One of the sessions addressed the hard reality of being an aviation technician. Participants were told that aviation law covers all aspects of the maintenance field, from buy/sell agreements to aircraft accidents and enforcement actions. Attorney Derrick Hahn, of the Dallas-based Hahn Law Firm, presented “Legal Issues for the Aviation Maintenance Technician.” Hahn is also a commercial pilot, flight instructor and A&P mechanic, and he holds an IA.
Hahn said enforcement actions have different degrees of severity. “There are administrative actions, legal enforcement actions and criminal actions,” he said. “A legal enforcement action can include a letter of investigation, a notice of proposed certificate action, an order of suspension or revocation and civil penalties.”
Hahn said a letter of investigation “will say something to the effect that the FAA has information you worked on such-and-such an airplane and you did something or other, and this is your opportunity to provide them with an explanation of what happened. It will also tell you that if you don’t respond within 10 days the agency will continue its investigation without the benefit of your input. If you take nothing else away from this seminar today, remember this: do not respond to that letter!”
Hahn said there’s nothing in the FARs that requires you to respond to a letter of investigation. “There’s also nothing in the FARs, nor is there case law, that says
not responding to the letter is an indication of liability,” he said.
Hahn said it’s a natural reaction to want to help and to want to clarify what happened. “People think if they just honestly tell the FAA what happened it’ll be OK. Don’t do it. The fact of the matter is, that letter will be Exhibit A in the enforcement action against you. It happens all the time,” he said. Hahn said an airman should never make an admission or implicate a lack of training or any intentional action.
Maintenance Foundation Leadership
John Boomhower talked to AIN about the status of the PAMF. Boomhower, director of turbofan sales for Standard Aero, was instrumental in the development of the Professional Aviation Maintenance Olympics (PAMO). Turning over the PAMO committee chairmanship to Tom Yanus, director of aircraft maintenance technology at Embry-Riddle Aeronautical University, Boomhower will move into the PAMF board president’s chair.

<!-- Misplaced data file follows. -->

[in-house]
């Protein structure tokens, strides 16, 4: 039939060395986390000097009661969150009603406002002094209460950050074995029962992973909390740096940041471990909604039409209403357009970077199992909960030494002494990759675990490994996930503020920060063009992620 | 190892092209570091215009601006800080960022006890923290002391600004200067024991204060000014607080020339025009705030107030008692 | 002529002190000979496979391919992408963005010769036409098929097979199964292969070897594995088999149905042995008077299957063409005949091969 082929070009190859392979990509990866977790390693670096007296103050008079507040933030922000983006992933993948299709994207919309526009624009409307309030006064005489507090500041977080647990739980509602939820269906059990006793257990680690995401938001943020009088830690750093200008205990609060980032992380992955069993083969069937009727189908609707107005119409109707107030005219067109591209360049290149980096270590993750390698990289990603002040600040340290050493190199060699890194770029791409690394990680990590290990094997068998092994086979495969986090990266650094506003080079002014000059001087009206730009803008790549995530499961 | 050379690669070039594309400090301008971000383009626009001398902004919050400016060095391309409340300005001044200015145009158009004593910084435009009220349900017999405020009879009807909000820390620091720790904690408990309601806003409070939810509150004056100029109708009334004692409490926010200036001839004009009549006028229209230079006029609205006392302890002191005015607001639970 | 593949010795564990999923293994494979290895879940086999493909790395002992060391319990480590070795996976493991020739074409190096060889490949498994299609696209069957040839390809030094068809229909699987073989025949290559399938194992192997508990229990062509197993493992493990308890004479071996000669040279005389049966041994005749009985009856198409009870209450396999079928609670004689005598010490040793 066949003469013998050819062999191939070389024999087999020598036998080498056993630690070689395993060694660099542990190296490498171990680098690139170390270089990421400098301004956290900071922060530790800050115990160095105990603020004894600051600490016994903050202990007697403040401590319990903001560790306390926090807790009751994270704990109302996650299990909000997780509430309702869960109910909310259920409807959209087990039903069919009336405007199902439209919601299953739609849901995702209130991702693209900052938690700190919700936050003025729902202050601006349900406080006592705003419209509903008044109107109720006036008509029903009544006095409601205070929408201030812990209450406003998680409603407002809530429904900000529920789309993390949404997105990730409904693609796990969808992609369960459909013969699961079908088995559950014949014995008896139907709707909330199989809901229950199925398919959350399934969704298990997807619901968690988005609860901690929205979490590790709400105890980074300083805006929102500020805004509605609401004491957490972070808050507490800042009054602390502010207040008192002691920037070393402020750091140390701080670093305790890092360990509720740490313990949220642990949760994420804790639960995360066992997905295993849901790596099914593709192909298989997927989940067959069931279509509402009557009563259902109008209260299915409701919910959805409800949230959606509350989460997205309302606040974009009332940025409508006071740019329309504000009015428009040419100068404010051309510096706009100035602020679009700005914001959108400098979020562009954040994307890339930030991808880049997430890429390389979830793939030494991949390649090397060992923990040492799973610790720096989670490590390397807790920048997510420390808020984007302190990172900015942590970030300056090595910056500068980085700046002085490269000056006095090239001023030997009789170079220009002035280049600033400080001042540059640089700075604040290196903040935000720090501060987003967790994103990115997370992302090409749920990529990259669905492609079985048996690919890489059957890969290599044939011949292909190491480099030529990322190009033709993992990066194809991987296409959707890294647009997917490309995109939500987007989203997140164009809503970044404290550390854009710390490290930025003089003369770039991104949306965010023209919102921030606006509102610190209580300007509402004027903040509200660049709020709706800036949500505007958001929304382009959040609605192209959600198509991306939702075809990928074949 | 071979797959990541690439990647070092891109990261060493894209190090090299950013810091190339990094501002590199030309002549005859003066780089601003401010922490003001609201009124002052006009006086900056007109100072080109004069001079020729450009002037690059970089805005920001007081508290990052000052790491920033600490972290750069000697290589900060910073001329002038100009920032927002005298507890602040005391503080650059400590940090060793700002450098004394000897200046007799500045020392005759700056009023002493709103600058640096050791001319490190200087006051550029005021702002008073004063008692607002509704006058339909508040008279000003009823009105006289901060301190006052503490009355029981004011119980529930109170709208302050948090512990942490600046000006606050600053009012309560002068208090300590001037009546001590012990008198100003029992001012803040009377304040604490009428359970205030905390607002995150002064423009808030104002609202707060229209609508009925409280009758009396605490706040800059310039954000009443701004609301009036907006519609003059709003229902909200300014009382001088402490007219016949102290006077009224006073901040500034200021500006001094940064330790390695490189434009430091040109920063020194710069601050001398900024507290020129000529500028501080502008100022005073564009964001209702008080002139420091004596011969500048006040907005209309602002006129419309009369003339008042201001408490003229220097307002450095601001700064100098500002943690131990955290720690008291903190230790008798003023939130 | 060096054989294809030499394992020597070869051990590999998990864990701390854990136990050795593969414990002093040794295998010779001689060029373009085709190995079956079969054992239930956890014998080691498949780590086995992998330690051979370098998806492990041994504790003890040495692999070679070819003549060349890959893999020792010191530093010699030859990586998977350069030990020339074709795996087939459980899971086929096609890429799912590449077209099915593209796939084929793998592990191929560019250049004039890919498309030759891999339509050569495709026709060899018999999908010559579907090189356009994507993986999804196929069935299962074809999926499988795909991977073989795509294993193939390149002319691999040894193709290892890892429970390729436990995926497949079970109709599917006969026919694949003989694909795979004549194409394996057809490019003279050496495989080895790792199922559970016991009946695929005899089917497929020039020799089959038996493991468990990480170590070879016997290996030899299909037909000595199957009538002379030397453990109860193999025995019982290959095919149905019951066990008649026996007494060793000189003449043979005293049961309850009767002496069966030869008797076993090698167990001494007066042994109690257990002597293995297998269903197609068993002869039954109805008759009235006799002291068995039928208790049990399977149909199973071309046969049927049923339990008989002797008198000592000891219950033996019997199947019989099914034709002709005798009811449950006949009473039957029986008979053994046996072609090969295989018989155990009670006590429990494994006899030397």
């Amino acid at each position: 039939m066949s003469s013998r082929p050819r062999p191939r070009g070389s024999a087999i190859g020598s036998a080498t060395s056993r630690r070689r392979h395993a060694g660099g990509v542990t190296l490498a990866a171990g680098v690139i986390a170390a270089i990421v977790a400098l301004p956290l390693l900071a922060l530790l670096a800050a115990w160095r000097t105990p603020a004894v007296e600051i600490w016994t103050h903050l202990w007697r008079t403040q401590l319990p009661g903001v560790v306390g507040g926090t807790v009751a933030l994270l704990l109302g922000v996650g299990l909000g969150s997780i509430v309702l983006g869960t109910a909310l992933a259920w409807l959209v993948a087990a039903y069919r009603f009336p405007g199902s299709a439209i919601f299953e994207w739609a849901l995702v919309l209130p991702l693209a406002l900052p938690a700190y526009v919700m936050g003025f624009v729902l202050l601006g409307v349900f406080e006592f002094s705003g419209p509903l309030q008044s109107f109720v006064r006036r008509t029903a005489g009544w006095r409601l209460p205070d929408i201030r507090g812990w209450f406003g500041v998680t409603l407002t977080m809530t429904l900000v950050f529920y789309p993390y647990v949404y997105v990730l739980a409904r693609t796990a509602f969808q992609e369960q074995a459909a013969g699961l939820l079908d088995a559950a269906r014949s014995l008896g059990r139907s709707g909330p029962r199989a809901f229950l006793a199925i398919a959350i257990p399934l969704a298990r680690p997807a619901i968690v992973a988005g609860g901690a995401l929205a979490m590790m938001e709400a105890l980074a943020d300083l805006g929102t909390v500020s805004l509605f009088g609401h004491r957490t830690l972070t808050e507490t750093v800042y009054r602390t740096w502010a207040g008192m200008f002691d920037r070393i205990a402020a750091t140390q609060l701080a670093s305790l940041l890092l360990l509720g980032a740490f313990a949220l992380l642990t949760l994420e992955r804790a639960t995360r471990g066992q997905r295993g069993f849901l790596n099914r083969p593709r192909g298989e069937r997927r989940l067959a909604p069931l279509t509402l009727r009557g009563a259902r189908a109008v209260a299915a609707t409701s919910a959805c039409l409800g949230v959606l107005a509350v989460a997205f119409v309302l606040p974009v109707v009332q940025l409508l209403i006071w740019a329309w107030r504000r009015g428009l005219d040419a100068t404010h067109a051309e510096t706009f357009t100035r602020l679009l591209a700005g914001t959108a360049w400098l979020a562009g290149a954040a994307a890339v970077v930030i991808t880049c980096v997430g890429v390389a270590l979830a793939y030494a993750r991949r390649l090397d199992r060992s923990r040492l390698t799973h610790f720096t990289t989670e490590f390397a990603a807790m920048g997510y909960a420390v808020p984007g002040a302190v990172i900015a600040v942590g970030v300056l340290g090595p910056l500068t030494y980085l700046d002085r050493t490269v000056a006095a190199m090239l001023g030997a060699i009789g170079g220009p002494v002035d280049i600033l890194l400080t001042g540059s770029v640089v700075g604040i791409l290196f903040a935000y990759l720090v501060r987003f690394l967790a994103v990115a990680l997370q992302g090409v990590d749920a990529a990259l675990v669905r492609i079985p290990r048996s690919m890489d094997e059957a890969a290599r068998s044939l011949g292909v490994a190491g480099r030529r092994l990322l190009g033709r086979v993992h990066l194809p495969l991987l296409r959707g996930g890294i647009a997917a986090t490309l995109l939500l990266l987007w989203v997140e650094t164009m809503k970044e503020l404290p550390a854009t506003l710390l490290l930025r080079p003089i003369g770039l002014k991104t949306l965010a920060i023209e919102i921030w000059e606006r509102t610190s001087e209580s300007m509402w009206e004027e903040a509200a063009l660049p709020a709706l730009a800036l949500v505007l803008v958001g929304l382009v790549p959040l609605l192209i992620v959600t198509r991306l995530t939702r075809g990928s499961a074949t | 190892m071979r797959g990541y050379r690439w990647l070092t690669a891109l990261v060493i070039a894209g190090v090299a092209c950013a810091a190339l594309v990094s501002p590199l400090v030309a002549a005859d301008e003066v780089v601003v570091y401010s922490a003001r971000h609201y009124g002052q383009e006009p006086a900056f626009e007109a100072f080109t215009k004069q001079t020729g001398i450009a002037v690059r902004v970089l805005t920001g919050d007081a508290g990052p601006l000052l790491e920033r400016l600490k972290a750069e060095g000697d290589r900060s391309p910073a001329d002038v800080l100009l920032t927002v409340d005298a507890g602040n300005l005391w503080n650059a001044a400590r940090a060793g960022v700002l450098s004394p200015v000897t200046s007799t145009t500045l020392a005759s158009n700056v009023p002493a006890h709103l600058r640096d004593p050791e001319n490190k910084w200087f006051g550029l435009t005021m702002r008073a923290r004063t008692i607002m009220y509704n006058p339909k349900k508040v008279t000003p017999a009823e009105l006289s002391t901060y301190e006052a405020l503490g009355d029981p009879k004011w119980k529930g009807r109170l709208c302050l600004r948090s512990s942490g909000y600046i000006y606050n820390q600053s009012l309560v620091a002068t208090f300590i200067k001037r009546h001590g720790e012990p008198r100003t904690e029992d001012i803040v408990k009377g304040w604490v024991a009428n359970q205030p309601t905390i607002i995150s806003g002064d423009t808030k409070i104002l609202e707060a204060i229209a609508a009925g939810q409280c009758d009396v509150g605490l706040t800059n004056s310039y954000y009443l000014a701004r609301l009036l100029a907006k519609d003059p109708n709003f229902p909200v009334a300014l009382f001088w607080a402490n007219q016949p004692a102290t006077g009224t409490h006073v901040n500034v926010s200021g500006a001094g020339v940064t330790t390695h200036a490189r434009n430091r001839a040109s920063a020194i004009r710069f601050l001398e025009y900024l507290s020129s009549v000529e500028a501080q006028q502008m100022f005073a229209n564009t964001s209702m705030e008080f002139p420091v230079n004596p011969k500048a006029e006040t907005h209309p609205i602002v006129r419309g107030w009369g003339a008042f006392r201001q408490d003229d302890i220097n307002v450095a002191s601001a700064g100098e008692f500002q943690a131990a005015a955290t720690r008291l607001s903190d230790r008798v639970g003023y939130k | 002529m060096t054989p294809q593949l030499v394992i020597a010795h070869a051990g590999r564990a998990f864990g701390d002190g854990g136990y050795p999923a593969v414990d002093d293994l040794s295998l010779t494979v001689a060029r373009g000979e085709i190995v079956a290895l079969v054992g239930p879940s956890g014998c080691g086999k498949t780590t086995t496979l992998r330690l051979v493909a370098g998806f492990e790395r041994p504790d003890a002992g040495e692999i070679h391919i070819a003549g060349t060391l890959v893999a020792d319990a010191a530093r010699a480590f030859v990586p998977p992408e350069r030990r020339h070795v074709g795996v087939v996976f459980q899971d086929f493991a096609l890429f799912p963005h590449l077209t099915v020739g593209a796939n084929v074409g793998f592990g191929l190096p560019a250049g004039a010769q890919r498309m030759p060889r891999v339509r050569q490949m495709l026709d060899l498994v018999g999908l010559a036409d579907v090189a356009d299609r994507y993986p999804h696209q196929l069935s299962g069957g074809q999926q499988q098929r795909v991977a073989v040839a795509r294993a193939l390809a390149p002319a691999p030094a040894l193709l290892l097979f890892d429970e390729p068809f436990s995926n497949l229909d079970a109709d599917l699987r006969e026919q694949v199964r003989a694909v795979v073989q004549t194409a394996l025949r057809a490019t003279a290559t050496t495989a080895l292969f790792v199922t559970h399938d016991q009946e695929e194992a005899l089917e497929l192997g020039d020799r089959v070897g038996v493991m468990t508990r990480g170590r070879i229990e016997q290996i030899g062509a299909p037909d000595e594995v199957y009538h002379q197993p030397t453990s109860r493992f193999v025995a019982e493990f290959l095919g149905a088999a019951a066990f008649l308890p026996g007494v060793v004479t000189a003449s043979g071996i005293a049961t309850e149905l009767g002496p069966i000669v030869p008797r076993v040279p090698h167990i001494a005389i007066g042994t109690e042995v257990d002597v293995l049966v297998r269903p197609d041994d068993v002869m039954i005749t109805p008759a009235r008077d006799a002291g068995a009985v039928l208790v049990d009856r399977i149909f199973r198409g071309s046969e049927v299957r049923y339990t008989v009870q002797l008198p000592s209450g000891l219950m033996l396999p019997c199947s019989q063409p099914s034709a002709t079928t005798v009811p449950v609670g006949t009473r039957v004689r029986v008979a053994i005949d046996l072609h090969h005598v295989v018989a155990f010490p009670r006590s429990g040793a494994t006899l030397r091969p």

According to Finnegan, in the past the foundation has essentially been an awarding committee that would evaluate nominations and give away money. “The people on the board are fantastic supporters of education and of the association but they’re not fundraisers,” he said. “Boomer will bring a fund-raising mentality to the foundation. It’s the kind of thing he does best.”
Boomhower agreed with Finnegan, saying, “We’ve got a very strong board with Sandra Gordon (who will be passing on the title of president), Karl Florian, Pete Ginocchio, Bill Johnston and Bob Reimer. Sandra was a recipient of a PAMF scholarship when she was a student. But many of the board members are retired, and I have the luxury of working for a company that gives me good travel capability. It won’t be a problem for me to serve as a liaison between the PAMF board and the PAMA board.”
Boomhower said his job will specifically be to find new, creative fundraising methods. “The Chili Cook-off is always a high point and a good fundraiser,” he said. “We may even bring back the silent auctions next year.” He also suggested the foundation could do a better job of proactively explaining the 501(C) (3) tax benefits they can offer potential donors.
“There are many different methods to be explored, including estate planning. You know, if the industry has been good to you, why not provide for scholarship money in your will? What better legacy can you leave than helping to pass the torch to a new generation?”